The Guatemala Rule of Law Accountability Act

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SEATTLE, Washington — Most of the undocumented migrants entering the United States are coming from the Northern Triangle countries of Guatemala, El Salvador and Honduras. Many of these migrants are asylum seekers, fleeing gang violence exacerbated by poverty and enabled by corruption and a weak rule of law. With corruption and impunity exacerbating both poverty and crime in Guatemala, the country is desperately in need of foreign aid. An effort to address these problems at their source has led to the creation of H.R. 1630, also referred to as the Guatemala Rule of Law Accountability Act

Guatemala’s Corruption Crisis

Since the country was destabilized by civil war in the 1980s, Guatemala (along with Honduras and El Salvador) has been plagued by gang and drug violence and enabled by systematic corruption that goes as high as the presidency. Impunity and a weak rule of law not only embolden local gangs and their regional leaders but also international drug cartels that use the Northern Triangle as a shipping route to the United States. In Guatemala in particular, faith in public officials and institutions is low from the local to the national level under the shadow of the ruling political party’s years-long corruption scandal.

Numerous efforts led by both foreign governments and NGOs have had a measure of success in holding Guatemala’s elected officials accountable for their corruption. The most successful of these efforts is the U.N.-backed International Commission against Impunity in Guatemala (CICIG). Since its establishment in 2007, CICIG has successfully prosecuted hundreds of high-level corruption cases, including one in 2015 that brought down then-president Otto Perez Molina and most of his administration. CICIG has endured with robust financial support from both the Bush and Obama administrations. However, funding has slowed in the Trump Administration.

Morales and CICIG

After riding to victory in the polls on an anti-corruption platform, Guatemalan president Jimmy Morales quickly found himself under investigation by CICIG for alleged violation of campaign finance laws. In late 2018, the Morales Administration made the unilateral decision to terminate CICIG’s mandate before it expires automatically in September 2019. The move drew widespread criticism in Guatemala, sparking a wave of protests in January that have continued through the country’s presidential elections this past July.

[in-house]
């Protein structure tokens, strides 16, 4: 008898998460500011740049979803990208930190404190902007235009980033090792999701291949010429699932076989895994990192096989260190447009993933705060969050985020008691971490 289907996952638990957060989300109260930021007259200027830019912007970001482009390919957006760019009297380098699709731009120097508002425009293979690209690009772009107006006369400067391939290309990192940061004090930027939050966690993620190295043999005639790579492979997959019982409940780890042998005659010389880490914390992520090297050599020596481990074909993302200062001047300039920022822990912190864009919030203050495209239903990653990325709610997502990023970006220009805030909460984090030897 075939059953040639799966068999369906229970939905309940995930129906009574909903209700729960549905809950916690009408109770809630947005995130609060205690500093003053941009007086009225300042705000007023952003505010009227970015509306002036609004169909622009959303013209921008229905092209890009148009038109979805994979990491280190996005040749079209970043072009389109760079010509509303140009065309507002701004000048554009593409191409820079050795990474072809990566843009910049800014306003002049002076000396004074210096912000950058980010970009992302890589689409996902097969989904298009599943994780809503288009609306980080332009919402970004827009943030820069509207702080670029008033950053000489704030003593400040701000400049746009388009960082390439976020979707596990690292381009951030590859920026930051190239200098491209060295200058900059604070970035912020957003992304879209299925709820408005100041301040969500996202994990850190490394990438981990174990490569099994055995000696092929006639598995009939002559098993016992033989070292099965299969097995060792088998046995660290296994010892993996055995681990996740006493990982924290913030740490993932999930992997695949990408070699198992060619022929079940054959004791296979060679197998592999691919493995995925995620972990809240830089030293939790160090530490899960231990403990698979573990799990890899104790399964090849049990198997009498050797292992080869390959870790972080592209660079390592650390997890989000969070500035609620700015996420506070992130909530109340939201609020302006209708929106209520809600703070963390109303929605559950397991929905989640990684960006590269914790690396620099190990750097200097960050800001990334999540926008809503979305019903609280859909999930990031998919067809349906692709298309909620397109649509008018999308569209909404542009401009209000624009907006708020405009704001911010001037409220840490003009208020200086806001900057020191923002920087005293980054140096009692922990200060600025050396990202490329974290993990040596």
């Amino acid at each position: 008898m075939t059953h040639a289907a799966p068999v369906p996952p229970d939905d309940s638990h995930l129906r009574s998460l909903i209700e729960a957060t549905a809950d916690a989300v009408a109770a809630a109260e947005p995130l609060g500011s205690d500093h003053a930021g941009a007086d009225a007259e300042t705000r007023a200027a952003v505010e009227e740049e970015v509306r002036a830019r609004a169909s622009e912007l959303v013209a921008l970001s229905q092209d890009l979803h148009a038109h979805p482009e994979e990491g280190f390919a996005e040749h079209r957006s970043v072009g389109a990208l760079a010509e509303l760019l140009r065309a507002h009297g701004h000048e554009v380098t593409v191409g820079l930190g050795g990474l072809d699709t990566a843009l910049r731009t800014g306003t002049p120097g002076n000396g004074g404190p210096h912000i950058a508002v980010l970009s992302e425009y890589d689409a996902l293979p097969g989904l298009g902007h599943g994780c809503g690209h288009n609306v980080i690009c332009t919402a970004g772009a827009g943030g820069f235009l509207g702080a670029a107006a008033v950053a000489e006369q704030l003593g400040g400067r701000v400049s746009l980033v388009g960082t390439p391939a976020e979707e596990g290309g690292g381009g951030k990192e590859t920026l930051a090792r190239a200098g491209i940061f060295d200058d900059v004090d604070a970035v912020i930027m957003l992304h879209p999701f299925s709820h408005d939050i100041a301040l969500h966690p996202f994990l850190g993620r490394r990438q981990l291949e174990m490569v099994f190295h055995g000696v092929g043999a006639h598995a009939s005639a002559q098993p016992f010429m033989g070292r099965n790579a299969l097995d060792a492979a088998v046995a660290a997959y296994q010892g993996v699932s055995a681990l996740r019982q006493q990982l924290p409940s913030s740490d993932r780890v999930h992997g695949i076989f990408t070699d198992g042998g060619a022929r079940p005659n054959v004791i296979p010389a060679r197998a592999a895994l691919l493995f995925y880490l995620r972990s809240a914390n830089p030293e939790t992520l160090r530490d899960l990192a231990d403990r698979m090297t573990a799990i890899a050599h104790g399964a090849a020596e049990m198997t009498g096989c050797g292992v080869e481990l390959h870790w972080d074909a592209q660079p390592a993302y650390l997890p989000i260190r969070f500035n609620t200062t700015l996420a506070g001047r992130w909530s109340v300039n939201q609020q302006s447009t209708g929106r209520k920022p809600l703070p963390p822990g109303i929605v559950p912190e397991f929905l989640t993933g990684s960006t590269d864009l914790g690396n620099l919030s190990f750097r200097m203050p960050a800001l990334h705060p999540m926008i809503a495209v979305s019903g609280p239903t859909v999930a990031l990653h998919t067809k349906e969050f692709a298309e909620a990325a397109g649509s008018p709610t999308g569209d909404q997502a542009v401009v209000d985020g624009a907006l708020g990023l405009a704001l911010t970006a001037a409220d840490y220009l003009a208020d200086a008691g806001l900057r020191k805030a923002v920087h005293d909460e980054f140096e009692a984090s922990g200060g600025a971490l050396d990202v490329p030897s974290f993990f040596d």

In investigations unrelated to the president, CICIG also exposed corruption scandals that had been buried by presidential candidates in the spring, leaving Guatemalans with a familiar choice for their elections: an establishment, center-left representative of the country’s ruling party or a hard-right challenging party. Voter turnout in July was low, an expression of the lack of faith Guatemalans have in their government and electoral processes.

The Guatemala Rule of Law Accountability Act

The Guatemala Rule of Law Accountability Act is sponsored by Democratic Representative Norma Torres of California’s 35th district. It was introduced to the House Committee on Foreign Affairs on December 13, 2018. As of September 2019, no legislative action on the bill has been taken. The purpose of the bill is to use the Global Magnitsky Human Rights Accountability Act to fight government corruption in Guatemala.

The text of the bill begins with the investigation of Guatemalan president Jimmy Morales in August 2018. It mentions that the country’s supreme court found sufficient evidence to investigate Morales for campaign finance violations. The bill’s text also addresses the Morales’ administration’s attempt to shut down the CICIG commission as a justification for sanctions against Guatemala’s government.

The Magnitsky Act

The Magnitsky Act was passed in 2012 for the purpose of imposing heavy sanctions on several Russian government officials accused of human rights violations. It was named after a Russian lawyer who was found dead after exposing a massive tax fraud scheme. In 2016, the original law was expanded to create the Global Magnitsky Act, which gives the president broad “power to block or revoke foreign visas” or impose property sanctions on foreign individuals. Sanctions can be applied to any individual that is responsible for “extrajudicial killings, torture or other gross violations of internationally recognized human rights.” They are also invoked if a government official or senior associate is involved in “significant corruption.”

In the text of the Guatemala Rule of Law Accountability Act, the Magnitsky Act is the specific mechanism named to sanction any Guatemalan government official involved in the kind of corruption that the Act references. Rep. Torres’ (a native of Guatemala) remarks in the House were hopeful that Guatemal would again be a strong, uncorrupted nation “and one day, the United States Government will once again support the fight against corruption in Guatemala.” Rep. Torres’ use of the phrase “the United States Government will once again support the fight against corruption” references the lack of support that the Trump administration has provided CICIG during Morales’ efforts to force it out of the country.

Since the Magnitsky Act requires presidential authority to enact sanctions, the Guatemala Rule of Law Accountability Act would force the president to make a definitive statement on whether or not his administration intends to take the Morales administration to task for their corruption. The outcome of this bill could mean a lot to the citizens of Guatamala. By finally holding those in power responsible for their corruption, Guatamala could start to see some positive changes.

Robert Sprankle
Photo: Flickr

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